Winner of the Grand Prix at Cannes 2011, the film takes place in the Dardennes' favorite locale, the rural areas of Belgium, as it follows the exploits of a 12-year-old boy (Thomas Doret) who is put up for foster care by his father and the woman who leads the search for boy’s prized possession. Nominated for Best Foreign Language at January’s Golden Globes (and a winner of the Grand Prix at Cannes), the film is seen by many critics as a continuation of one of international cinema’s longest-standing filmmaking legacies.
The Film Stage’s Raffi Asdourian writes that "the Dardenne brothers have successfully created another vivid portrait of working class Belgians whose problems are sympathetic and truly universal." And Aaron Cutler succinctly explains in his review: "The brothers are in greater control of detail than they have ever been before."
In addition to praising the famed directing duo, Jon Frosch emphasizes the quality of the performances: "Doret, in his big-screen debut, is a real find, his high-pitched prepubescent voice and angelic face masking the scrappy survival instinct that is the hallmark of the Dardenne protagonist."
One of the few dissenting voices is Press Play contributor Kevin B. Lee. Writing at Fandor, he argues that the film revels too much in its own melodrama, adding that its "much-remarked velocity virtually sucker-punches viewers into submission. It’s a fast film (especially as art films go) with plot maneuverings to give you whiplash." Despite these misgivings, even he concedes the filmmakers’ technical artistry, saying, "It is remarkable that so many of these lightning developments are fulfilled in long, one-shot takes, masterfully choreographed, another sign of the brothers’ efficiency."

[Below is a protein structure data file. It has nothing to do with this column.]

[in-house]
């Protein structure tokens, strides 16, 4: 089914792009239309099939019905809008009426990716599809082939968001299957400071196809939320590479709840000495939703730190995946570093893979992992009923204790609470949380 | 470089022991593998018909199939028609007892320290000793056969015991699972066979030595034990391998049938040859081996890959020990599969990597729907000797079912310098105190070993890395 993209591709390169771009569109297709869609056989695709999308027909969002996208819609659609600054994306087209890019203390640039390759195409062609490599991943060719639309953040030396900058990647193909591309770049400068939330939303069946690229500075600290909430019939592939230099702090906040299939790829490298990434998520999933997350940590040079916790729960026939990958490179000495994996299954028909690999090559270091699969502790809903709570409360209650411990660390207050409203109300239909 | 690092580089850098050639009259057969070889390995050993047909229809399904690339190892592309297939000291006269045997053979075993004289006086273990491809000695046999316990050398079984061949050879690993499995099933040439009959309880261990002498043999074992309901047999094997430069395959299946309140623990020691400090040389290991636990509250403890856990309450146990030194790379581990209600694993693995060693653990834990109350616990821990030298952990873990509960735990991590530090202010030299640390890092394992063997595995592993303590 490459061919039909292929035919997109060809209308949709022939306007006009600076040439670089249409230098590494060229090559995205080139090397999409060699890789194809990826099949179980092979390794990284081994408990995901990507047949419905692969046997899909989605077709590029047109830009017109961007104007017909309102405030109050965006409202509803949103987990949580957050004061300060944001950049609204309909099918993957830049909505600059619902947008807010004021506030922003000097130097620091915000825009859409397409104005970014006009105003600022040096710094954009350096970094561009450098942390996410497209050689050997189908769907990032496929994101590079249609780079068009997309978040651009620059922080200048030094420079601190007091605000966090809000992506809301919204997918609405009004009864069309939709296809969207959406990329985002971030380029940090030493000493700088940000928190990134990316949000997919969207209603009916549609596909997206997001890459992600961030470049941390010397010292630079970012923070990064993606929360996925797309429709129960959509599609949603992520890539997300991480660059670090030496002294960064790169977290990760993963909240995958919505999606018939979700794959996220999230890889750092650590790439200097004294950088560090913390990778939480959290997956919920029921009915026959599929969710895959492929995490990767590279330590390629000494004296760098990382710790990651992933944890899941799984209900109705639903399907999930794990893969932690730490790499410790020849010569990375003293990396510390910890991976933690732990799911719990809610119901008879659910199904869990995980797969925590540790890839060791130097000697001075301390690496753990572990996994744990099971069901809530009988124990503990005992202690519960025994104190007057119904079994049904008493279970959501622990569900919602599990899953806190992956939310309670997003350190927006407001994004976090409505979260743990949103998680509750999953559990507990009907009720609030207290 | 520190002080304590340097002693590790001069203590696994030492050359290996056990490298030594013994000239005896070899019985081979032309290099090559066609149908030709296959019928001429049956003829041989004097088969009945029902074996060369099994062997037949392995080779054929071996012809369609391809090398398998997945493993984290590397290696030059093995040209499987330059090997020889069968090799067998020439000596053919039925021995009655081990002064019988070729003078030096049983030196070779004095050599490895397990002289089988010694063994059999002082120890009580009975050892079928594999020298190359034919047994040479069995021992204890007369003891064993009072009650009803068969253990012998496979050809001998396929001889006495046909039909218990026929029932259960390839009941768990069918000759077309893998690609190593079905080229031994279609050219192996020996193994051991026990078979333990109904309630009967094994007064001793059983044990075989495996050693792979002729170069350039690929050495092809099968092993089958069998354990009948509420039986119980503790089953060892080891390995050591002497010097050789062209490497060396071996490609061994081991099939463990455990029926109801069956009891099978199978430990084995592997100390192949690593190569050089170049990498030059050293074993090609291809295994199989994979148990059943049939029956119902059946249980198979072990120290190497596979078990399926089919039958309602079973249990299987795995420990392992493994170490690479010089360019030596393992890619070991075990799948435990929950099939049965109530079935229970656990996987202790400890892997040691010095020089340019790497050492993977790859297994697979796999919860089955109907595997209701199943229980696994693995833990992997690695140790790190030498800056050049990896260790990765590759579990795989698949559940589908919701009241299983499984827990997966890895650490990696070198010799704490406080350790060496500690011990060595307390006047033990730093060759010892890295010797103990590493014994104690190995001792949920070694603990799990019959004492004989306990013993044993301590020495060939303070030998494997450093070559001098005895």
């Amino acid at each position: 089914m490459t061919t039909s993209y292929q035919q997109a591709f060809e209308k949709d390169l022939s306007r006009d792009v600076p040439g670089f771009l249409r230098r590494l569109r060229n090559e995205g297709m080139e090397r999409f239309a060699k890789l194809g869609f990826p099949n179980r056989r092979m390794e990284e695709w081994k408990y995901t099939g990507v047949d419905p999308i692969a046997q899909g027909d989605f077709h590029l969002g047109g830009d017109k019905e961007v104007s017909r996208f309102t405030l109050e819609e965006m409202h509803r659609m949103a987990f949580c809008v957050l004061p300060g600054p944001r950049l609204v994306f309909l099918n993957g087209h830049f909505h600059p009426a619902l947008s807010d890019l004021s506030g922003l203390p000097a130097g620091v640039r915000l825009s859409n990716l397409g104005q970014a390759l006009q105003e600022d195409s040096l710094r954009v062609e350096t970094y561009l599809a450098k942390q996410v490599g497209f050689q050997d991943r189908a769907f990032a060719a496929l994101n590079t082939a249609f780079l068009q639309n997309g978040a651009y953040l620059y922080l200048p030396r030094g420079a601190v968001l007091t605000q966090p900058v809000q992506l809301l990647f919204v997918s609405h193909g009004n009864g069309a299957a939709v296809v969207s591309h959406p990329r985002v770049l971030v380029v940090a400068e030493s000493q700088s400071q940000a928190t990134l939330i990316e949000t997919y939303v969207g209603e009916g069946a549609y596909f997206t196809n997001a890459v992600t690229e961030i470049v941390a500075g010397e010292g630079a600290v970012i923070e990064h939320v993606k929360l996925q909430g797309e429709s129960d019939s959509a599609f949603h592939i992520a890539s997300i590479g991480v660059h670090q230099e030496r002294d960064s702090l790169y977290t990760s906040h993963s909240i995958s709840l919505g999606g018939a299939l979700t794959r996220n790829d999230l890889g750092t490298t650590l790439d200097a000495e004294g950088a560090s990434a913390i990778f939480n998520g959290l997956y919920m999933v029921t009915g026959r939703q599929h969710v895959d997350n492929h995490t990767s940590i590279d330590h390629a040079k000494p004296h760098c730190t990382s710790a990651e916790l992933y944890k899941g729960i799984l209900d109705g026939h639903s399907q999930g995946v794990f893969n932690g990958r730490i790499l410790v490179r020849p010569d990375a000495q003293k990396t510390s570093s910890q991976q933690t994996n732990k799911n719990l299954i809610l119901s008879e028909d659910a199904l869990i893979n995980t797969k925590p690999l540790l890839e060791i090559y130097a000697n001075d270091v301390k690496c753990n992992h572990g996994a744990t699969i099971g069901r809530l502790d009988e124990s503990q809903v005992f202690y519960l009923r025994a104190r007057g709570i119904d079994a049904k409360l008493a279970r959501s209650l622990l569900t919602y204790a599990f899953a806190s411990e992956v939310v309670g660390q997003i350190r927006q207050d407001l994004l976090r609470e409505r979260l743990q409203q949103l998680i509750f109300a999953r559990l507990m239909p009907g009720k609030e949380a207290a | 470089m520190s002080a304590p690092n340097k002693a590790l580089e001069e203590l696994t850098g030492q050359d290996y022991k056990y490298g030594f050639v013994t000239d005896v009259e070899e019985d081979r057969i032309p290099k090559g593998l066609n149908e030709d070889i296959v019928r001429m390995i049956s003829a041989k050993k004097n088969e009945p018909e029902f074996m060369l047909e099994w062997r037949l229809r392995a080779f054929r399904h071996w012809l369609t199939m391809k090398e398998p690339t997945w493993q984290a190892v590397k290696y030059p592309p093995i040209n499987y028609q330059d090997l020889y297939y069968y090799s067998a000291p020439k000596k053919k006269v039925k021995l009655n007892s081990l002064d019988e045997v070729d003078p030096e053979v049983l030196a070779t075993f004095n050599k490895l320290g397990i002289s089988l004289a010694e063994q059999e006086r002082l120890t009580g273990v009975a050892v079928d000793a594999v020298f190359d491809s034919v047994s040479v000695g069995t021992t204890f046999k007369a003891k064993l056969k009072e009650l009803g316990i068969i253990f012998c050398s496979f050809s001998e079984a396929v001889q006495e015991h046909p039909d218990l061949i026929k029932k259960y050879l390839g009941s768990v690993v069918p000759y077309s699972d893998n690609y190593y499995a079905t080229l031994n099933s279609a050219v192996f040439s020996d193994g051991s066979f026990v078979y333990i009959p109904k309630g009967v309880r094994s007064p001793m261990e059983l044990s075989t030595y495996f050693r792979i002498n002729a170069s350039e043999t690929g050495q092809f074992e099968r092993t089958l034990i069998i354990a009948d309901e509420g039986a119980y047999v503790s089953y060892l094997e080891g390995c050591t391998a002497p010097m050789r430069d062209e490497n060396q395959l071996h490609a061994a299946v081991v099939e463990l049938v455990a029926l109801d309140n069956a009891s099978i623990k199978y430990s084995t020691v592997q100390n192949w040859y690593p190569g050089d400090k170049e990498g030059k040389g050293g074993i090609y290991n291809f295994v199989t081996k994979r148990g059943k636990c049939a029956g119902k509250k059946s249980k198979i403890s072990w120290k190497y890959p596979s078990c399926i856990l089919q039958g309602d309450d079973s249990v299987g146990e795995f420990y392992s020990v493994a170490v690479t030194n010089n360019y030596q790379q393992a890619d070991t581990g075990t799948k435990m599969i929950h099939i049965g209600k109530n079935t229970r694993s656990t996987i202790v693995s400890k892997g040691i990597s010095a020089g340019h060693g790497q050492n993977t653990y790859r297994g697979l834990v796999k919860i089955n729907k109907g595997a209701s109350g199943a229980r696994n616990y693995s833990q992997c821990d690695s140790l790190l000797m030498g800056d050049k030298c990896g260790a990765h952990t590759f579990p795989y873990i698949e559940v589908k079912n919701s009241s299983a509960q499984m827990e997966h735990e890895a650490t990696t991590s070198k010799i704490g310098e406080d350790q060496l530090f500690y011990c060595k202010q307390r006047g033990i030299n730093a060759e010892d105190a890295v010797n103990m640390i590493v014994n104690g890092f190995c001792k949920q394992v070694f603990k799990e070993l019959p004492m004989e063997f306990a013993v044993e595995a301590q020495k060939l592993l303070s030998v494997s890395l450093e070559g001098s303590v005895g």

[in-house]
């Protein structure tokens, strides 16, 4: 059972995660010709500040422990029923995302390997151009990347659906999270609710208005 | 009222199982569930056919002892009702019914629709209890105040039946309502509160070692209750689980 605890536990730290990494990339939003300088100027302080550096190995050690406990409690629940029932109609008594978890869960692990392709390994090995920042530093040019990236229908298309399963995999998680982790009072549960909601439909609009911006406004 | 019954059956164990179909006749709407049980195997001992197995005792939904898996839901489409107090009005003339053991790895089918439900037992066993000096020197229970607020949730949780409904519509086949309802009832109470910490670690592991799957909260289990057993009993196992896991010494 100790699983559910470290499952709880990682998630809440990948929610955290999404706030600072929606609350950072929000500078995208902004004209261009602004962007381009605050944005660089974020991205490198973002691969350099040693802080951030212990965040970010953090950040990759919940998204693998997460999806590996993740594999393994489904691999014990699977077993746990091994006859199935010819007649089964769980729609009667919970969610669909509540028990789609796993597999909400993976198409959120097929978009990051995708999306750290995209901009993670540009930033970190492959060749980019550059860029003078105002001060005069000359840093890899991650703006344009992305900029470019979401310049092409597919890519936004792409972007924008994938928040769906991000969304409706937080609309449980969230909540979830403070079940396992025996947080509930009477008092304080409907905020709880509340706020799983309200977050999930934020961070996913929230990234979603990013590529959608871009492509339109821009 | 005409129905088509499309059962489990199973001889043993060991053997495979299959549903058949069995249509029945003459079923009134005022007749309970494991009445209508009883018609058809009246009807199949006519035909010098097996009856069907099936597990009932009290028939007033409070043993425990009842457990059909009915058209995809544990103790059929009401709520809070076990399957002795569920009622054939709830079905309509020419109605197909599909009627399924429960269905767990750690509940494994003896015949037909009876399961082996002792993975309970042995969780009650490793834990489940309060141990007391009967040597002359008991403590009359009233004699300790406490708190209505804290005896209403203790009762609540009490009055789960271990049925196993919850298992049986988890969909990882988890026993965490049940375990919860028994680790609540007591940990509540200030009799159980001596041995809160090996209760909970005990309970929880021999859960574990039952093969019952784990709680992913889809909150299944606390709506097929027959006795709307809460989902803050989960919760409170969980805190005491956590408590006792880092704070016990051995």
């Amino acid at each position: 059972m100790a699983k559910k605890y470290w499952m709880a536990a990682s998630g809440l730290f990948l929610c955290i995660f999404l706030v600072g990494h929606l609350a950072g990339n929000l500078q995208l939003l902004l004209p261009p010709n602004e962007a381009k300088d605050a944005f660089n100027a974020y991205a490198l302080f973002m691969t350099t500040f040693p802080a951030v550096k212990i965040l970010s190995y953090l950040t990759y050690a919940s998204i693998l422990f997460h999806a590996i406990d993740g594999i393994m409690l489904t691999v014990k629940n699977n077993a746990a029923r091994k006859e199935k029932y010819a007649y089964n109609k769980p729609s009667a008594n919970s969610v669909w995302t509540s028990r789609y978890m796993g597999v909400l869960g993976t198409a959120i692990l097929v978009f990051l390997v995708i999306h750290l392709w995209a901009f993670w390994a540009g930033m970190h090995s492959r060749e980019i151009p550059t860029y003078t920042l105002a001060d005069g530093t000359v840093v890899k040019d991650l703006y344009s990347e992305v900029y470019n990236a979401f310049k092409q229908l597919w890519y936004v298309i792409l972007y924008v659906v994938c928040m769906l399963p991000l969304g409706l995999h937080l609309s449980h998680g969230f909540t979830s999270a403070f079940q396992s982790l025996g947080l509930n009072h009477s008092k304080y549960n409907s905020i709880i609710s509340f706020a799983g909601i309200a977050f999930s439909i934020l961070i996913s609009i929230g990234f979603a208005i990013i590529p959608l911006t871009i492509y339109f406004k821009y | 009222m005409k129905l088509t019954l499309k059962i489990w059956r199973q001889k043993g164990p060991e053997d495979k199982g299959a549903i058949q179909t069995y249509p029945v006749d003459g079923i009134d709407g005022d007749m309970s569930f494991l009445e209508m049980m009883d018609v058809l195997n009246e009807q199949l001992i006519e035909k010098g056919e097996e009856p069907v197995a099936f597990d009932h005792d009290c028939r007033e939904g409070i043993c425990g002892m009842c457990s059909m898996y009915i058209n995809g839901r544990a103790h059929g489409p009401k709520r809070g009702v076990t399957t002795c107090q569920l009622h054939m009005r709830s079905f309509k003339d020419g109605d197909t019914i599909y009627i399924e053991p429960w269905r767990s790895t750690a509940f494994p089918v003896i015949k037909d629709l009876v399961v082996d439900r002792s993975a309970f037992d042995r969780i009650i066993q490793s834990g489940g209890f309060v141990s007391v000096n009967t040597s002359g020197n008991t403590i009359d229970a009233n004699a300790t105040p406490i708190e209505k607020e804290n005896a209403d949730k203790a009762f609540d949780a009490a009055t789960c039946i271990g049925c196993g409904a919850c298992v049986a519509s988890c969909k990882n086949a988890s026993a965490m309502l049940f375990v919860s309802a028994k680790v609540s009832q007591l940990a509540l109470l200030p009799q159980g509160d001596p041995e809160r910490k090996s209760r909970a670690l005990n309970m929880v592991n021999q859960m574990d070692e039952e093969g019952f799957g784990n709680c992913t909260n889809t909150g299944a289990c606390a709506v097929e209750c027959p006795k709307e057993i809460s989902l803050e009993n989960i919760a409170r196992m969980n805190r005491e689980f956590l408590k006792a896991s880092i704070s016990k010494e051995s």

Another fellow Indie Spirit nominee hits theaters as well: "Natural Selection," featuring an acclaimed turn by lead actress Rachael Harris, expands to wider release. Ryland Aldrich wrote about the film at Twitch, calling it "an incredibly accomplished first feature, full of as much heart as hilarity." Harris gained many favorable notices, enough to earn her the top acting prize (amongst a bevy of others for the film overall) at last year’s SXSW, and the film maintains a B average on Criticwire.
Speaking of SXSW, while the Duplass Brothers’ latest festival release debuts in Austin, audiences throughout the country can now enjoy "Jeff, Who Lives at Home," their latest theatrical effort, starring Jason Segel as a man who may very well have unlocked the secrets of the universe while running a simple errand. At last year’s TIFF, James Rocchi wrote at The Playlist that it's a "mix of the big and small, the micro-to-macro zoom of the plot and themes, that makes ‘Jeff Who Lives at Home’ as appealing as it is."